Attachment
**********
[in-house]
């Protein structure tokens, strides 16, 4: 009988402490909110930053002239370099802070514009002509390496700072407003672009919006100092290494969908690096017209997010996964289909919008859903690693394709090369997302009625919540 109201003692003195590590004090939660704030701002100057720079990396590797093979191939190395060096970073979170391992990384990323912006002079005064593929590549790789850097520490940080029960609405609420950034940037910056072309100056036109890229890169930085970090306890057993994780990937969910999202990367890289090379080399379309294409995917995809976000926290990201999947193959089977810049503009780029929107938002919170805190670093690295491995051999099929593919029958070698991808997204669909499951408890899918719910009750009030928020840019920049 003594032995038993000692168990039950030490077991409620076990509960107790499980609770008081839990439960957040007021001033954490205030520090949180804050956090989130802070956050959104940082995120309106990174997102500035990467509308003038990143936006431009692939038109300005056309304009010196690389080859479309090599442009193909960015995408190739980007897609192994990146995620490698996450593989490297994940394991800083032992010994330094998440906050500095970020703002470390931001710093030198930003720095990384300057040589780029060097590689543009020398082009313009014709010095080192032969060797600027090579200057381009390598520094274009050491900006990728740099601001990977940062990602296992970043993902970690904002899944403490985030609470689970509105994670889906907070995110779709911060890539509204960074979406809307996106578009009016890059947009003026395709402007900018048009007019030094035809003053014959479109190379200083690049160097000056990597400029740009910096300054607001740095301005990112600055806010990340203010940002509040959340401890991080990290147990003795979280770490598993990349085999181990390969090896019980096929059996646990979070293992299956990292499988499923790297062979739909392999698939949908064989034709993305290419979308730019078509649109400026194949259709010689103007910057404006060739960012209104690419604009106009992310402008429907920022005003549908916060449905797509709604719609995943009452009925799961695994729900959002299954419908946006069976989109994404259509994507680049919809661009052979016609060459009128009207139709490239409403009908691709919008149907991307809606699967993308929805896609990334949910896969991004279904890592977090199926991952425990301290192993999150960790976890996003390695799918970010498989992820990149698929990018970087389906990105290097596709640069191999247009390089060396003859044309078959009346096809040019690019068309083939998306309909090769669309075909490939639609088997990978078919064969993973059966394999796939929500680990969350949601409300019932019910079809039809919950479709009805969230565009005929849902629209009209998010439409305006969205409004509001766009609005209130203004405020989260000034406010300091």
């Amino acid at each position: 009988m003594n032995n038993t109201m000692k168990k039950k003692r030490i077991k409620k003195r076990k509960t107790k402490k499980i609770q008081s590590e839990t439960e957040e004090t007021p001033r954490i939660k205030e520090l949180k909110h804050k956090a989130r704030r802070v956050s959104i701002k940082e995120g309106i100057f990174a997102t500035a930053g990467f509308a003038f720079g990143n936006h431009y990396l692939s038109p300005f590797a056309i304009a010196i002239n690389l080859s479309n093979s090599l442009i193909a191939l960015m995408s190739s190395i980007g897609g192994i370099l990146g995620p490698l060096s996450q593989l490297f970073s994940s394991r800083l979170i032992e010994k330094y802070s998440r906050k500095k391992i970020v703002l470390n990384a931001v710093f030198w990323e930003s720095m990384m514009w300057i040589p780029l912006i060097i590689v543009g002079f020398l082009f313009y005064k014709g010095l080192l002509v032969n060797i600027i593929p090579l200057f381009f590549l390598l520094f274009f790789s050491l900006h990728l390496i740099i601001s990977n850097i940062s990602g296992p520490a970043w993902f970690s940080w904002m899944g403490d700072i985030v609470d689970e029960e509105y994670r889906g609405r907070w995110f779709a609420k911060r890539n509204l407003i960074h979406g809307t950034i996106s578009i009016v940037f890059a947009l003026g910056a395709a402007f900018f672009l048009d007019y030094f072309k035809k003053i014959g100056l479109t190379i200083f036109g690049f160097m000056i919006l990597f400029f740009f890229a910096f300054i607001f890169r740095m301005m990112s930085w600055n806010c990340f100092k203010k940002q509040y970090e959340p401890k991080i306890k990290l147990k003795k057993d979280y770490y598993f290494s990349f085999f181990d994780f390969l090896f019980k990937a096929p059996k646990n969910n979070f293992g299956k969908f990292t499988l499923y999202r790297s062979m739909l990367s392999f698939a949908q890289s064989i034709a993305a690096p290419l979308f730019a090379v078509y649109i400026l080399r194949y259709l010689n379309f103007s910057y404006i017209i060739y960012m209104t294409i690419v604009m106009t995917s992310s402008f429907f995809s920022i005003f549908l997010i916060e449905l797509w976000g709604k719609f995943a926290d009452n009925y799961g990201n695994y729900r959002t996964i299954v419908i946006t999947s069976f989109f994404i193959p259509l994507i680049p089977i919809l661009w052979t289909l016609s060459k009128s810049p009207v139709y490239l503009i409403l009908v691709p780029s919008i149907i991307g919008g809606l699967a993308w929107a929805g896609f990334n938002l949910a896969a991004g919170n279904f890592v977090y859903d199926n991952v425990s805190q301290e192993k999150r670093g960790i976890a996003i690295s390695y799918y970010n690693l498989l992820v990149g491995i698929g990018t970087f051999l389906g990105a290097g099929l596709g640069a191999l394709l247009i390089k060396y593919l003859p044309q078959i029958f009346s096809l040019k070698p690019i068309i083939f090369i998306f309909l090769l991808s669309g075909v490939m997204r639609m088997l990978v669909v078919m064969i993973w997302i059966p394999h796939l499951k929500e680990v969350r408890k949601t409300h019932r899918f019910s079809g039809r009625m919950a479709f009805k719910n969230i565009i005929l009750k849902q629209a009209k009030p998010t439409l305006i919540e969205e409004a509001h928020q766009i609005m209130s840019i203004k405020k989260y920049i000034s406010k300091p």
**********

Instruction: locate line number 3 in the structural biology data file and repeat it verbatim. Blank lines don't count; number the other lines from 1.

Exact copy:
């Amino acid at each position: 009988m003594n032995n038993t109201m000692k168990k039950k003692r030490i077991k409620k003195r076990k509960t107790k402490k499980i609770q008081s590590e839990t439960e957040e004090t007021p001033r954490i939660k205030e520090l949180k909110h804050k956090a989130r704030r802070v956050s959104i701002k940082e995120g309106i100057f990174a997102t500035a930053g990467f509308a003038f720079g990143n936006h431009y990396l692939s038109p300005f590797a056309i304009a010196i002239n690389l080859s479309n093979s090599l442009i193909a191939l960015m995408s190739s190395i980007g897609g192994i370099l990146g995620p490698l060096s996450q593989l490297f970073s994940s394991r800083l979170i032992e010994k330094y802070s998440r906050k500095k391992i970020v703002l470390n990384a931001v710093f030198w990323e930003s720095m990384m514009w300057i040589p780029l912006i060097i590689v543009g002079f020398l082009f313009y005064k014709g010095l080192l002509v032969n060797i600027i593929p090579l200057f381009f590549l390598l520094f274009f790789s050491l900006h990728l390496i740099i601001s990977n850097i940062s990602g296992p520490a970043w993902f970690s940080w904002m899944g403490d700072i985030v609470d689970e029960e509105y994670r889906g609405r907070w995110f779709a609420k911060r890539n509204l407003i960074h979406g809307t950034i996106s578009i009016v940037f890059a947009l003026g910056a395709a402007f900018f672009l048009d007019y030094f072309k035809k003053i014959g100056l479109t190379i200083f036109g690049f160097m000056i919006l990597f400029f740009f890229a910096f300054i607001f890169r740095m301005m990112s930085w600055n806010c990340f100092k203010k940002q509040y970090e959340p401890k991080i306890k990290l147990k003795k057993d979280y770490y598993f290494s990349f085999f181990d994780f390969l090896f019980k990937a096929p059996k646990n969910n979070f293992g299956k969908f990292t499988l499923y999202r790297s062979m739909l990367s392999f698939a949908q890289s064989i034709a993305a690096p290419l979308f730019a090379v078509y649109i400026l080399r194949y259709l010689n379309f103007s910057y404006i017209i060739y960012m209104t294409i690419v604009m106009t995917s992310s402008f429907f995809s920022i005003f549908l997010i916060e449905l797509w976000g709604k719609f995943a926290d009452n009925y799961g990201n695994y729900r959002t996964i299954v419908i946006t999947s069976f989109f994404i193959p259509l994507i680049p089977i919809l661009w052979t289909l016609s060459k009128s810049p009207v139709y490239l503009i409403l009908v691709p780029s919008i149907i991307g919008g809606l699967a993308w929107a929805g896609f990334n938002l949910a896969a991004g919170n279904f890592v977090y859903d199926n991952v425990s805190q301290e192993k999150r670093g960790i976890a996003i690295s390695y799918y970010n690693l498989l992820v990149g491995i698929g990018t970087f051999l389906g990105a290097g099929l596709g640069a191999l394709l247009i390089k060396y593919l003859p044309q078959i029958f009346s096809l040019k070698p690019i068309i083939f090369i998306f309909l090769l991808s669309g075909v490939m997204r639609m088997l990978v669909v078919m064969i993973w997302i059966p394999h796939l499951k929500e680990v969350r408890k949601t409300h019932r899918f019910s079809g039809r009625m919950a479709f009805k719910n969230i565009i005929l009750k849902q629209a009209k009030p998010t439409l305006i919540e969205e409004a509001h928020q766009i609005m209130s840019i203004k405020k989260y920049i000034s406010k300091p």